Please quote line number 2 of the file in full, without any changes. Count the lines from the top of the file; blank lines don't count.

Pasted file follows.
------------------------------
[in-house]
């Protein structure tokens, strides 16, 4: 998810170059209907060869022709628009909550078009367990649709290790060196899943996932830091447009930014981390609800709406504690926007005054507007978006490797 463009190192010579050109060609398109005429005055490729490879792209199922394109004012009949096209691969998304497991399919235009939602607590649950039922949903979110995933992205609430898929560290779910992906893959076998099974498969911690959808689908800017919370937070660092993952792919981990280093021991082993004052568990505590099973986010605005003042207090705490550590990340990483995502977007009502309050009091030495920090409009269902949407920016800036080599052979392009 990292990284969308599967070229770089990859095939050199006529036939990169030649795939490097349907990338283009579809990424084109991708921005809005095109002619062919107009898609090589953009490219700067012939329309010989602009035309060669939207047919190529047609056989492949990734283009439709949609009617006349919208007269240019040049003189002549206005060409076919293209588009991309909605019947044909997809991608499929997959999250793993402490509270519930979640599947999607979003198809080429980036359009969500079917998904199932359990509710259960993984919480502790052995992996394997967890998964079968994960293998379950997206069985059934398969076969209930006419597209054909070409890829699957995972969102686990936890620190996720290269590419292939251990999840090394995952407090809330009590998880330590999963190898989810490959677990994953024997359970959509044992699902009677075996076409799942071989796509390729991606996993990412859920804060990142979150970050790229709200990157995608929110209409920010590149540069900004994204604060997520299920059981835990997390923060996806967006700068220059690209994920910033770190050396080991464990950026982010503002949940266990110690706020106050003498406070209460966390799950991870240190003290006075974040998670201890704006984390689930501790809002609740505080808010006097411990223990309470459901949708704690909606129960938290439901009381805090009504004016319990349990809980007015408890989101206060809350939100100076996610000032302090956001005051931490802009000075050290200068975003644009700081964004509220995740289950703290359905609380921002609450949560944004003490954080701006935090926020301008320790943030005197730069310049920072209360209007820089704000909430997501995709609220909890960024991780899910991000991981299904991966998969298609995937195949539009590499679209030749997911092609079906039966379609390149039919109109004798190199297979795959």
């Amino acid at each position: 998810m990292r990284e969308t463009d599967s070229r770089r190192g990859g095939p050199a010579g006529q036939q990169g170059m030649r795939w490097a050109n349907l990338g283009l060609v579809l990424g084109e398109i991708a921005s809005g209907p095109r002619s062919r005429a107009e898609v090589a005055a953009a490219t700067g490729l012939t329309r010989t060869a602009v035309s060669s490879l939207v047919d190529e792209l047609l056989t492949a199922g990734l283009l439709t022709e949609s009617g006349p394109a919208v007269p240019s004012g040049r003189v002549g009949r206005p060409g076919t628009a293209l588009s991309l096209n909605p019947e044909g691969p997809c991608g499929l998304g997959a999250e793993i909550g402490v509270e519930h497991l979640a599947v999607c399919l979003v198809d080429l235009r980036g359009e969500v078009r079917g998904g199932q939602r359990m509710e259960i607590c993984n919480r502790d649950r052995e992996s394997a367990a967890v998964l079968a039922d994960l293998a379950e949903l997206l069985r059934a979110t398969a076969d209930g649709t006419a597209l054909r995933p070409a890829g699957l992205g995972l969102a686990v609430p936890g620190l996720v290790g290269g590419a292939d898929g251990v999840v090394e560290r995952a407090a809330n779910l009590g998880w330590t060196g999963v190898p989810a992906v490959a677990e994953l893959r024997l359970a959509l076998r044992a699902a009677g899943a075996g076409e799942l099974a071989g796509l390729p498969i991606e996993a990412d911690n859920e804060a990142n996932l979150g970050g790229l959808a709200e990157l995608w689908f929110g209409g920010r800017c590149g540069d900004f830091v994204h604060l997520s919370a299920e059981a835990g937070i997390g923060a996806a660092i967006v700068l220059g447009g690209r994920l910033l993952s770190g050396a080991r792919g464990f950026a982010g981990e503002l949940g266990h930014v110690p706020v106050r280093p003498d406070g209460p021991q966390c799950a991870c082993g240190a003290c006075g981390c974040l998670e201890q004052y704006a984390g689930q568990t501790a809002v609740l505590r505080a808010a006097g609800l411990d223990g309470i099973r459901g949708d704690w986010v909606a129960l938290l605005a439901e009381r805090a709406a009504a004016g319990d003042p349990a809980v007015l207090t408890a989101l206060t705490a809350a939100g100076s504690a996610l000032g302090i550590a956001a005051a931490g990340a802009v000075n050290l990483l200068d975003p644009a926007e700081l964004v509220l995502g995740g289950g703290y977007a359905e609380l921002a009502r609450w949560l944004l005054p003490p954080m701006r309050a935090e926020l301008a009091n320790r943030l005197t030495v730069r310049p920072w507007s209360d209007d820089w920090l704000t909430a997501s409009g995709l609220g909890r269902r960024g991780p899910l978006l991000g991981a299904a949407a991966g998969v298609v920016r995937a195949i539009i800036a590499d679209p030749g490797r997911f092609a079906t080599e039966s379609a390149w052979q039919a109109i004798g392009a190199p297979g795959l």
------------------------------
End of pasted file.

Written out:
């Protein structure tokens, strides 16, 4: 998810170059209907060869022709628009909550078009367990649709290790060196899943996932830091447009930014981390609800709406504690926007005054507007978006490797 463009190192010579050109060609398109005429005055490729490879792209199922394109004012009949096209691969998304497991399919235009939602607590649950039922949903979110995933992205609430898929560290779910992906893959076998099974498969911690959808689908800017919370937070660092993952792919981990280093021991082993004052568990505590099973986010605005003042207090705490550590990340990483995502977007009502309050009091030495920090409009269902949407920016800036080599052979392009 990292990284969308599967070229770089990859095939050199006529036939990169030649795939490097349907990338283009579809990424084109991708921005809005095109002619062919107009898609090589953009490219700067012939329309010989602009035309060669939207047919190529047609056989492949990734283009439709949609009617006349919208007269240019040049003189002549206005060409076919293209588009991309909605019947044909997809991608499929997959999250793993402490509270519930979640599947999607979003198809080429980036359009969500079917998904199932359990509710259960993984919480502790052995992996394997967890998964079968994960293998379950997206069985059934398969076969209930006419597209054909070409890829699957995972969102686990936890620190996720290269590419292939251990999840090394995952407090809330009590998880330590999963190898989810490959677990994953024997359970959509044992699902009677075996076409799942071989796509390729991606996993990412859920804060990142979150970050790229709200990157995608929110209409920010590149540069900004994204604060997520299920059981835990997390923060996806967006700068220059690209994920910033770190050396080991464990950026982010503002949940266990110690706020106050003498406070209460966390799950991870240190003290006075974040998670201890704006984390689930501790809002609740505080808010006097411990223990309470459901949708704690909606129960938290439901009381805090009504004016319990349990809980007015408890989101206060809350939100100076996610000032302090956001005051931490802009000075050290200068975003644009700081964004509220995740289950703290359905609380921002609450949560944004003490954080701006935090926020301008320790943030005197730069310049920072209360209007820089704000909430997501995709609220909890960024991780899910991000991981299904991966998969298609995937195949539009590499679209030749997911092609079906039966379609390149039919109109004798190199297979795959």